November 2 marks a century since the Balfour Declaration, the original communication supporting the land of Israel as a Jewish state. And in the year leading up to this centennial we've all read much about this historic document. But now writing at The Times of Israel, Alan D. Abbey and Benjamin Emmerich explain this long-ago letter's meaning and impact:
The Balfour Declaration emerged at a time of brutal military carnage. Britain and France wished to bring the United States into the Great War and to keep Russia on the battlefield on their side of a bitter struggle against Germany in Europe and the Ottoman Empire in the Middle East. Foreign Minister Lord Balfour and others believed that American and Russian Jews could wield enough influence over the foreign policies of their respective countries to woo them to the British side.
British leaders such as prime minister Lloyd George and Winston Churchill wanted to help Jewish immigration to Palestine, even as others in Britain favored Arab claims over the land, which at that time was under the rule of the fading and embattled Ottoman Empire.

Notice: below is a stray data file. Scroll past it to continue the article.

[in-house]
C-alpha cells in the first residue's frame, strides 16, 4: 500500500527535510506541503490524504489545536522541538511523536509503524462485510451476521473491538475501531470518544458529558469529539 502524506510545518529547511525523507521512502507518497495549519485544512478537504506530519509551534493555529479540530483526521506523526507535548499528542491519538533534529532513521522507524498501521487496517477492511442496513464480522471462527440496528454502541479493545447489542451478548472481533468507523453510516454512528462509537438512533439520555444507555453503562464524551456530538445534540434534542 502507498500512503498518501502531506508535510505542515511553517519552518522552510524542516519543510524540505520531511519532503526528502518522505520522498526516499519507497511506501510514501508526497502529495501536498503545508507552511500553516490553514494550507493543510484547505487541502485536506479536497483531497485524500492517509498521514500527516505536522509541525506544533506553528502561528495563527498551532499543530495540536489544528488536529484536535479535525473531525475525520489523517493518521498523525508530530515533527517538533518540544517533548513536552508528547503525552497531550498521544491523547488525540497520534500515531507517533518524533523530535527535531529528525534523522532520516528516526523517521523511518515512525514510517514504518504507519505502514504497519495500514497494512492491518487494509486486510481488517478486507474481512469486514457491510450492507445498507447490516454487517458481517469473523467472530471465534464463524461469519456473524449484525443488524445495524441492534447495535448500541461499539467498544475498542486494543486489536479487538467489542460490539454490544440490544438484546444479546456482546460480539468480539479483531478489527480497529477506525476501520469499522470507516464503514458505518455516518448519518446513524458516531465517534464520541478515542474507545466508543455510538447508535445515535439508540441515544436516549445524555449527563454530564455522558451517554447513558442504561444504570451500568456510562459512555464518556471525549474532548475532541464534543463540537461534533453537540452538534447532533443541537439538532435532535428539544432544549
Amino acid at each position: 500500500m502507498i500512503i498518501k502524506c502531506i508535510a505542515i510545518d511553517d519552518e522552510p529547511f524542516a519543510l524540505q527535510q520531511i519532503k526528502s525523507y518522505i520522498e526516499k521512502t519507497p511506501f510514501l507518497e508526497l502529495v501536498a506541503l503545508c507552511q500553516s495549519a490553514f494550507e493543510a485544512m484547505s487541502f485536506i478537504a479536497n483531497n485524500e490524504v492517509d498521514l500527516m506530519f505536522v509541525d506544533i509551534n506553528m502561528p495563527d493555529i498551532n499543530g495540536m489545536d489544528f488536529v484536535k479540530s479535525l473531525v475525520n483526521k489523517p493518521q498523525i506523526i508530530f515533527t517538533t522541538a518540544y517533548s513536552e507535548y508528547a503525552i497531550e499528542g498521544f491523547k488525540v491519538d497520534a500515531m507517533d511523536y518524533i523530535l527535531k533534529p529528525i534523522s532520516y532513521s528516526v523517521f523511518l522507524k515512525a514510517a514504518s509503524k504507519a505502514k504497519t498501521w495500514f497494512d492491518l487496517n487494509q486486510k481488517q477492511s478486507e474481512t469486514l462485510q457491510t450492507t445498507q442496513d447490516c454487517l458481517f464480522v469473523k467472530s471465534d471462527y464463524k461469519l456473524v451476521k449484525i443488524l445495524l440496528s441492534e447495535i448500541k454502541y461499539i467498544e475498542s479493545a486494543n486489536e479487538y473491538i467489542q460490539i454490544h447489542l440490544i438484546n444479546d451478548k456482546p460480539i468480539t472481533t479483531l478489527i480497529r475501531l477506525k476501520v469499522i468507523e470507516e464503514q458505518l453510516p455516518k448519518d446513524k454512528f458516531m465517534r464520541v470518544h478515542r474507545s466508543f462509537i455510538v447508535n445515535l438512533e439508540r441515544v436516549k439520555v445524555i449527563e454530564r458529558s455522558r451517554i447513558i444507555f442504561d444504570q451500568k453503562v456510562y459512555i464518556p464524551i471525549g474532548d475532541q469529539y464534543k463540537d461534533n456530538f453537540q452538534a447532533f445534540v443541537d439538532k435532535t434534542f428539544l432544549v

Zionist leader Chaim Weizmann, whose scientific breakthroughs powered British munitions, juggled efforts to charm British policymakers and browbeat influential anti-Zionist British Jews. He was aware that outsized views of Jewish power teetered between sincere Christian Zionism and racist conspiracy theories.
“We hate equally anti-Semitism and philo-Semitism. Both are equally degrading,” Weizmann said.
The declaration is so brief it bears quoting in full:
“His Majesty’s Government view with favour the establishment in Palestine of a national home for the Jewish people, and will use their best endeavours to facilitate the achievement of this object, it being clearly understood that nothing shall be done which may prejudice the civil and religious rights of existing non-Jewish communities in Palestine or the rights and political status enjoyed by Jews in any other country.”